Elroy Smith

Say what you will, but through all the ups and downs and good and bad and ugly and beautiful in urban radio, Elroy Smith continues to stay on top of American radio programming without batting an eye, at the same time developing as an entrepreneur with his own radio station in his native Bermuda.

Smith was born and raised on the island of Bermuda, the youngest of six children born to Ismay and Littenfield Smith. He wasn't excited about school as a child, and in fact, preferred doing just about anything over studying and behaving in class. As a teenager, he began to develop a keen interest in music. He joined a singing group, the Universal Five, which soon became the Universal Four when Smith was fired! He decided to look at other ways to get involved in the music business.

Smith's fascination with radio led him to ZFB in Bermuda, where he was told by the PD that he would never make it because of his inability to read. Determined, Smith went to New York to attend Announcer's Training School, and when he returned home, PD Sergio Dean offered him a part-time job at ZFB as an on-air personality.

Smith wanted to go to college, even though he didn't have a high school diploma. After getting a letter from a politician and a minister in Bermuda, he was admitted to Graham Junior College in Boston. No one knew his secret, that he was a college student who could not read. So Smith took it upon himself to learn to read, and he did this by reading the encyclopedia every night, teaching himself to read. After finishing the two-year program at Graham, he enrolled at Emerson College seeking a bachelor's degree in mass communications. At Emerson, he did an air shift on the college station, WERS, and then started an internship at WILD in Boston. Steve Crumbley, who was the PD at the time, offered Smith a slot doing a Caribbean show on the weekends, which eventually led to a full-time air shift.

In 1983, Crumbley left the station and Smith was offered the PD position, but there was a major problem now, as his school visa had run out. Ken and Bernadine Nash, who owned and managed WILD at the time, didn't want to lose the blossoming Smith, so they not only sponsored Smith, they even paid his legal fees, making it possible for him to stay in the United States.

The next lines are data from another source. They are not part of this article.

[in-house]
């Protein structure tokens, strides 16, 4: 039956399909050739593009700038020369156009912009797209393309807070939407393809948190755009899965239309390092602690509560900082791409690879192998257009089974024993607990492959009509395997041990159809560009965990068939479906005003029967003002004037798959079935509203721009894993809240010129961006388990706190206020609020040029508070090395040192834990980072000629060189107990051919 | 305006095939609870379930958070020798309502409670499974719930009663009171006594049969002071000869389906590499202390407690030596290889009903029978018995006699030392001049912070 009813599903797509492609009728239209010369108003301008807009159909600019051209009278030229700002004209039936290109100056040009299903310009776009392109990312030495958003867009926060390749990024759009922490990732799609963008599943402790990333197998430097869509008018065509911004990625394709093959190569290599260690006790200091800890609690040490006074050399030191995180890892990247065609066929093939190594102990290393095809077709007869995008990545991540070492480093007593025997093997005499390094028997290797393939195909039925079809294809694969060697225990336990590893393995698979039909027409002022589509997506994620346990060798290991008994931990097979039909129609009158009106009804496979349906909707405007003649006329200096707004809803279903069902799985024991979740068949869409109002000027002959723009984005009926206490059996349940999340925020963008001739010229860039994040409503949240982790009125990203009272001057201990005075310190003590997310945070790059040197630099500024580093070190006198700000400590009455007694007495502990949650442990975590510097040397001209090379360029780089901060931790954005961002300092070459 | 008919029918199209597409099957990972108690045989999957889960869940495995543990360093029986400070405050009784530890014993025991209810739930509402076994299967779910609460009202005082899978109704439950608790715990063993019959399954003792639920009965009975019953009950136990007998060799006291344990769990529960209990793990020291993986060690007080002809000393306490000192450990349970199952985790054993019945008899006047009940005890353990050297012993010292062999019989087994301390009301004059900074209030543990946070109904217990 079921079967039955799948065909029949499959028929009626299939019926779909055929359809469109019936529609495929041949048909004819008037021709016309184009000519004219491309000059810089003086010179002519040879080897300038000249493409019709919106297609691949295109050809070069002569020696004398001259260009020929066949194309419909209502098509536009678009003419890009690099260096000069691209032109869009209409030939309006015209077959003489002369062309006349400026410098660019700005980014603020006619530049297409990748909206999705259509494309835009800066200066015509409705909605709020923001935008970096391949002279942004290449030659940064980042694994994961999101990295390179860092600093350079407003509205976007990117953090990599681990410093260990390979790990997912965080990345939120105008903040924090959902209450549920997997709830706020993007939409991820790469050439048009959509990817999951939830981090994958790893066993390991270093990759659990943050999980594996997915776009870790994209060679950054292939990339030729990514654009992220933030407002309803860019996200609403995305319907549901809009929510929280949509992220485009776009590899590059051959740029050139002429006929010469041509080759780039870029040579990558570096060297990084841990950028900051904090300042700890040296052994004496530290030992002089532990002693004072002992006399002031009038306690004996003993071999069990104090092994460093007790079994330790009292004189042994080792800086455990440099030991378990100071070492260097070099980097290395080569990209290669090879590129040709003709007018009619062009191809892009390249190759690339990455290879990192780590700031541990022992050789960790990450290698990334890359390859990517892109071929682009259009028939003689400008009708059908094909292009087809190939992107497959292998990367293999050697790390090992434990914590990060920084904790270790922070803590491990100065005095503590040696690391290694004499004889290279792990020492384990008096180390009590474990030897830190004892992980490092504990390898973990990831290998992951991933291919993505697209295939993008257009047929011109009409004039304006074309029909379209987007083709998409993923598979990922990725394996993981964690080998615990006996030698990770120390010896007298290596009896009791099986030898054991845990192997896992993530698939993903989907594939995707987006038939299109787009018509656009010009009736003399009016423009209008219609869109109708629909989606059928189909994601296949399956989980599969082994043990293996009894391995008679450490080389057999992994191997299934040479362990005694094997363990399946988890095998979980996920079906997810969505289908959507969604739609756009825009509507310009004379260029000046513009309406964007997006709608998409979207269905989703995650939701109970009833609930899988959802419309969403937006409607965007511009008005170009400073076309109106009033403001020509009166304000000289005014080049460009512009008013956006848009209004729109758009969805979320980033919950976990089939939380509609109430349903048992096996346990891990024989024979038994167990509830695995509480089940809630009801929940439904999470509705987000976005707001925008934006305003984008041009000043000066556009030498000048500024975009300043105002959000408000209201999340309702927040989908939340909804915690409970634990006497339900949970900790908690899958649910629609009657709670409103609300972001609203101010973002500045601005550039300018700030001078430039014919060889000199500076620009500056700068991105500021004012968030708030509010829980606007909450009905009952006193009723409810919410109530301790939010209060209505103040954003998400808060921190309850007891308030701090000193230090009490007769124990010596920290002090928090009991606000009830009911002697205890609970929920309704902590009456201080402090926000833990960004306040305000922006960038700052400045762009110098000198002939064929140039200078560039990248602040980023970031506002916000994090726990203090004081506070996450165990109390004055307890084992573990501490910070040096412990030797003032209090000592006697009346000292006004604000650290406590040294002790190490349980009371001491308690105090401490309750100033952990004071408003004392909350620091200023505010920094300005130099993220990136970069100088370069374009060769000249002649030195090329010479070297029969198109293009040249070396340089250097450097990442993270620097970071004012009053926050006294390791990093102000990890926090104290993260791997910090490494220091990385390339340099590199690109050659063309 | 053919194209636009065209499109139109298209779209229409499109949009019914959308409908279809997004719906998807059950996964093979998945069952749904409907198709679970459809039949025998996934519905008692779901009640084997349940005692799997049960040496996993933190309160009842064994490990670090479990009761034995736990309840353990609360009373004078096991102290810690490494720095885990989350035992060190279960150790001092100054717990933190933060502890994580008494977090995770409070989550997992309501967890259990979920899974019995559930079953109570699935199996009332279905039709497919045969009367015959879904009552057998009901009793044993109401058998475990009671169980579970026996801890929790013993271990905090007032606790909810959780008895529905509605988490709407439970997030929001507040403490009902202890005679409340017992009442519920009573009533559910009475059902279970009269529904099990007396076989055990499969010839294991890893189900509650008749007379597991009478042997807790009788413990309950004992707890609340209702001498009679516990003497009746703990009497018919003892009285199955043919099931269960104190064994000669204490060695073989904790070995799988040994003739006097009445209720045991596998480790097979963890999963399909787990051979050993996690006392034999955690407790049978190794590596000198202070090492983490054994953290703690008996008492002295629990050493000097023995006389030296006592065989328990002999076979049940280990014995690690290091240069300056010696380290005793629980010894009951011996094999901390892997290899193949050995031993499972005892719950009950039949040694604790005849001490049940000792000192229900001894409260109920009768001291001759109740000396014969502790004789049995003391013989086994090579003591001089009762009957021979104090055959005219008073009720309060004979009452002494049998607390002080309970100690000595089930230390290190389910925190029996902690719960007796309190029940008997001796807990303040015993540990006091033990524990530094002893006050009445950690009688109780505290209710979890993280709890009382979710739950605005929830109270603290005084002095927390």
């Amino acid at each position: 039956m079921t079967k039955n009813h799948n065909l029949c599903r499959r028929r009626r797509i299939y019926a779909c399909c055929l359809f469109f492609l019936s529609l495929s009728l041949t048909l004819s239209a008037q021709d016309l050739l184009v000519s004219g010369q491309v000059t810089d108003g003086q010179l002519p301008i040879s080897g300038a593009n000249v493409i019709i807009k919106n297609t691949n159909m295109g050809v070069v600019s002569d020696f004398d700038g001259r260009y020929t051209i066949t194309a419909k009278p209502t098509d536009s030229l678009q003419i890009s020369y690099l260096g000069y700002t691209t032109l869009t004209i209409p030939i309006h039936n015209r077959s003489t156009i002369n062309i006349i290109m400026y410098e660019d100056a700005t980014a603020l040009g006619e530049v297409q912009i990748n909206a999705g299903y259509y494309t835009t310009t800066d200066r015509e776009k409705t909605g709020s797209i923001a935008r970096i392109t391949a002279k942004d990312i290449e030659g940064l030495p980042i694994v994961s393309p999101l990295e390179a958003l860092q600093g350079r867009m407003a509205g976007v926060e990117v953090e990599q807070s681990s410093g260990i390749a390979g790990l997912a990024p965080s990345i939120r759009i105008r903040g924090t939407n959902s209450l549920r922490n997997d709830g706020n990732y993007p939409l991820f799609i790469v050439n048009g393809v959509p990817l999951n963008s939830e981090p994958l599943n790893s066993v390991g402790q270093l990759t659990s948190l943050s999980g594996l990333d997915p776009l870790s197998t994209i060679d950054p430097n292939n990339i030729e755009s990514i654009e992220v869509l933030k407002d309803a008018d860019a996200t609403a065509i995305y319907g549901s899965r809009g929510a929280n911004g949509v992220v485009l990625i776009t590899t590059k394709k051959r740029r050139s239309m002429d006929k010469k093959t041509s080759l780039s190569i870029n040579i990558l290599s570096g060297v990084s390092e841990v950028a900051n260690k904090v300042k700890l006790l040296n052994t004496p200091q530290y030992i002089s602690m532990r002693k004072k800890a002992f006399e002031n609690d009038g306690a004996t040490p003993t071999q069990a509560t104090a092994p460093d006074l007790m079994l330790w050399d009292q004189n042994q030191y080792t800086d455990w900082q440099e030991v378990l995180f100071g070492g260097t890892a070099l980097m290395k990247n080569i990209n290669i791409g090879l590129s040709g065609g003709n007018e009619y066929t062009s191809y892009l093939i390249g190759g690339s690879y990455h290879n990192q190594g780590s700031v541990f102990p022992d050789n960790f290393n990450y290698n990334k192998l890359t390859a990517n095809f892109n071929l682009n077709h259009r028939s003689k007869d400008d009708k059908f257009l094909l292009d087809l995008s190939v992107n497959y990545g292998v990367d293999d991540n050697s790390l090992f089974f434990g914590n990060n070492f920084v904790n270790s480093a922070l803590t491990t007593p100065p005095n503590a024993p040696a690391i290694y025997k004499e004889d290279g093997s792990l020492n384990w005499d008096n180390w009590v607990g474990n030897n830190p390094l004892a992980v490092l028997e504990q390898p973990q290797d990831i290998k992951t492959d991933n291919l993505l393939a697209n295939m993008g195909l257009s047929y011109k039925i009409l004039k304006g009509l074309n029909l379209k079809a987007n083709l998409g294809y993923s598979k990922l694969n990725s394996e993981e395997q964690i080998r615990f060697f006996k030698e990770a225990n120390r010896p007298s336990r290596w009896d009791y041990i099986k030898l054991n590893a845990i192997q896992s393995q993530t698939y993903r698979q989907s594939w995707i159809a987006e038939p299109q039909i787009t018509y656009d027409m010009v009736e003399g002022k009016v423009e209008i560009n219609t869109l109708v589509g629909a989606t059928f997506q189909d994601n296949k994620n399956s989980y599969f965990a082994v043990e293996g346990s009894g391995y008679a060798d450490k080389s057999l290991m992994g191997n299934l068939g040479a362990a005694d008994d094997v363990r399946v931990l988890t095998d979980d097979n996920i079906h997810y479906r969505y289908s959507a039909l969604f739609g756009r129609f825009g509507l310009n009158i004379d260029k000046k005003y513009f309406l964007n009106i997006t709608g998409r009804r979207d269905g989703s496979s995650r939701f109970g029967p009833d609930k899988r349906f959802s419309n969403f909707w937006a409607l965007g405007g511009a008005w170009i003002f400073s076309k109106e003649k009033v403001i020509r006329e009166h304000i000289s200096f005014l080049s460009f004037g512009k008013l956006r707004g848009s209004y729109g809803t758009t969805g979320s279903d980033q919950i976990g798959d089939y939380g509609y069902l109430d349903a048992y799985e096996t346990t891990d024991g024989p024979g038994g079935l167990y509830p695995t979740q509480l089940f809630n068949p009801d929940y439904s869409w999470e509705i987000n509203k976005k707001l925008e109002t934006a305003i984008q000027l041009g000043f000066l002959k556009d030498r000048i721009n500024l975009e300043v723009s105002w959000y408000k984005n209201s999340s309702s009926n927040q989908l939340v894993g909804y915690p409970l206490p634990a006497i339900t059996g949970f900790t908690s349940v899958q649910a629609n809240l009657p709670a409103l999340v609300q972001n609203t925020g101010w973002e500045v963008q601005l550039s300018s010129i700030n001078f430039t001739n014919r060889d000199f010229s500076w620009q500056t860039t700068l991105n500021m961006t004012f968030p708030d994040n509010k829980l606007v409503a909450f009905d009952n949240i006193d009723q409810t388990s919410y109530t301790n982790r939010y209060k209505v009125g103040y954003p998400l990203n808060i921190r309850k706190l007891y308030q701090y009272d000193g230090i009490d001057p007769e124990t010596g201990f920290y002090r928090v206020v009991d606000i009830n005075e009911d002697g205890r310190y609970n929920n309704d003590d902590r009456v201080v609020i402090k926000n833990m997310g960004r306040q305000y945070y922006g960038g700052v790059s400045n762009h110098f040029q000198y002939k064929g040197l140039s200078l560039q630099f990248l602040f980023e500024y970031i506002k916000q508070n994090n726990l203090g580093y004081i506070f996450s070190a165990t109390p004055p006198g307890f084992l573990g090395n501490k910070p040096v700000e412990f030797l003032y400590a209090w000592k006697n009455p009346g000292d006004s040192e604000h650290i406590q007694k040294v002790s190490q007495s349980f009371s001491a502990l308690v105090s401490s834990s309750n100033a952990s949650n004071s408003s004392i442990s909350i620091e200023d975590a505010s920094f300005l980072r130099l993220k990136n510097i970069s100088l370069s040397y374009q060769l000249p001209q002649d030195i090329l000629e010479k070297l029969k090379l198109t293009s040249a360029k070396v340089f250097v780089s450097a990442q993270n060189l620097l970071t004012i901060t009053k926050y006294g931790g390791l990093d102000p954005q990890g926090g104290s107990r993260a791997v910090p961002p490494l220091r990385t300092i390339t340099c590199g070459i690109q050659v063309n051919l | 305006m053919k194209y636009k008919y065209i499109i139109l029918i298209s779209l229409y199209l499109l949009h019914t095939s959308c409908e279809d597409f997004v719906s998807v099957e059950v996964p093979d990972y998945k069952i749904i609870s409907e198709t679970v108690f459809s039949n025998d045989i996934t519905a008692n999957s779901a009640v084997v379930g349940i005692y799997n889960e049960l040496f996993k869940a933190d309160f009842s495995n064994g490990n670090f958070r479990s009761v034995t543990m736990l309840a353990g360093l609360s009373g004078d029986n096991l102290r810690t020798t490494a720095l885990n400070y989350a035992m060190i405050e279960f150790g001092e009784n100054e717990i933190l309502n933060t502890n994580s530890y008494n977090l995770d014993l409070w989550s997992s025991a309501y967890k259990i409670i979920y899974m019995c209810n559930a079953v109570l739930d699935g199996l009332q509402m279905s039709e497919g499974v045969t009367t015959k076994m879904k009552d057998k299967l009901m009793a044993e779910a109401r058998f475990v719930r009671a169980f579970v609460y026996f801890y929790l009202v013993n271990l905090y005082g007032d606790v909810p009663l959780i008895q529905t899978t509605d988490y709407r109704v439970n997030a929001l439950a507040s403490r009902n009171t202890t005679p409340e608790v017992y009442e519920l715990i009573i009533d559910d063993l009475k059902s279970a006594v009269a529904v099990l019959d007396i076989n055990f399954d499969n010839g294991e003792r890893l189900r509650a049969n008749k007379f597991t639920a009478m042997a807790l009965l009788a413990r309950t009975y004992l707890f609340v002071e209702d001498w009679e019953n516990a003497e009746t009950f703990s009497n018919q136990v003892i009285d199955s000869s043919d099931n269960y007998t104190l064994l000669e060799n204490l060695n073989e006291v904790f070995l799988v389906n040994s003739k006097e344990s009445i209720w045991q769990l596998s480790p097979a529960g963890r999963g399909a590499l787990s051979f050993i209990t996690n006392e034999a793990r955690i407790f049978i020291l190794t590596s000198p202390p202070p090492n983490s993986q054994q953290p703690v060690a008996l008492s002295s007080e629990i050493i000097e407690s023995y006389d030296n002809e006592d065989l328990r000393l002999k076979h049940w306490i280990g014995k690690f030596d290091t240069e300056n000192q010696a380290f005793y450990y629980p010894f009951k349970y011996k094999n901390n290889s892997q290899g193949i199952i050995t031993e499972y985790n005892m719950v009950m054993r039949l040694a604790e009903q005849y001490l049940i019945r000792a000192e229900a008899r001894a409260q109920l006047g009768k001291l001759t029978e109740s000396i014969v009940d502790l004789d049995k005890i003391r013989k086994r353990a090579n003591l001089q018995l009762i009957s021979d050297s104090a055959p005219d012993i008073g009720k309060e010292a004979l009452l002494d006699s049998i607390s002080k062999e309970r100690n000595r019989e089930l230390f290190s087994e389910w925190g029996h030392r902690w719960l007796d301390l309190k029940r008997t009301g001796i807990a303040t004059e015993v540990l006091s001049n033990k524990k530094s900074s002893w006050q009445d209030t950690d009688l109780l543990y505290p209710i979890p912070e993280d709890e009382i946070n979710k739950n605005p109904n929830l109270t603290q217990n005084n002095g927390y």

In 1988, Summit Communications hired Smith to program its new station, 100.3 Jamz in Dallas. He ended up back in Boston. Once again an opportunity in another city called, and this time it would be permanent. Smith replaced James Alexander at WGCI in Chicago in 1992 and the station has consistently been a ratings leader in a number of demographics ever since. Smith, in fact, made history in 1993 by carrying WGCI to the No. 1 slot in the metropolitan area for three consecutive ratings periods. He has maintained WGCI as the No. 1 music station in Chicago for the last 13 years.

In November 2000, he also became PD of Urban AC station WVAZ-FM (V103) and maintained it as one of the top adult stations in Chicago. In 2003, WVAZ-FM received the prestigious Marconi Award for Urban Station of the Year from the National Association of Broadcasters (NAB). Smith has received numerous awards and accolades over the years, but he will readily tell you that one of his proudest moments was at the 2005 Grammys, when Alicia Keys thanked him for making sure her award-winning song got played.

In 2007 Smith found himself at the top of the urban hill, AGAIN, as Elroy was named OM of Radio One-Philadelphia, where he also took on programming responsibilities at Gospel WPPZ and Urban AC WRNB as well as overseeing Urban mainstream WPHI.

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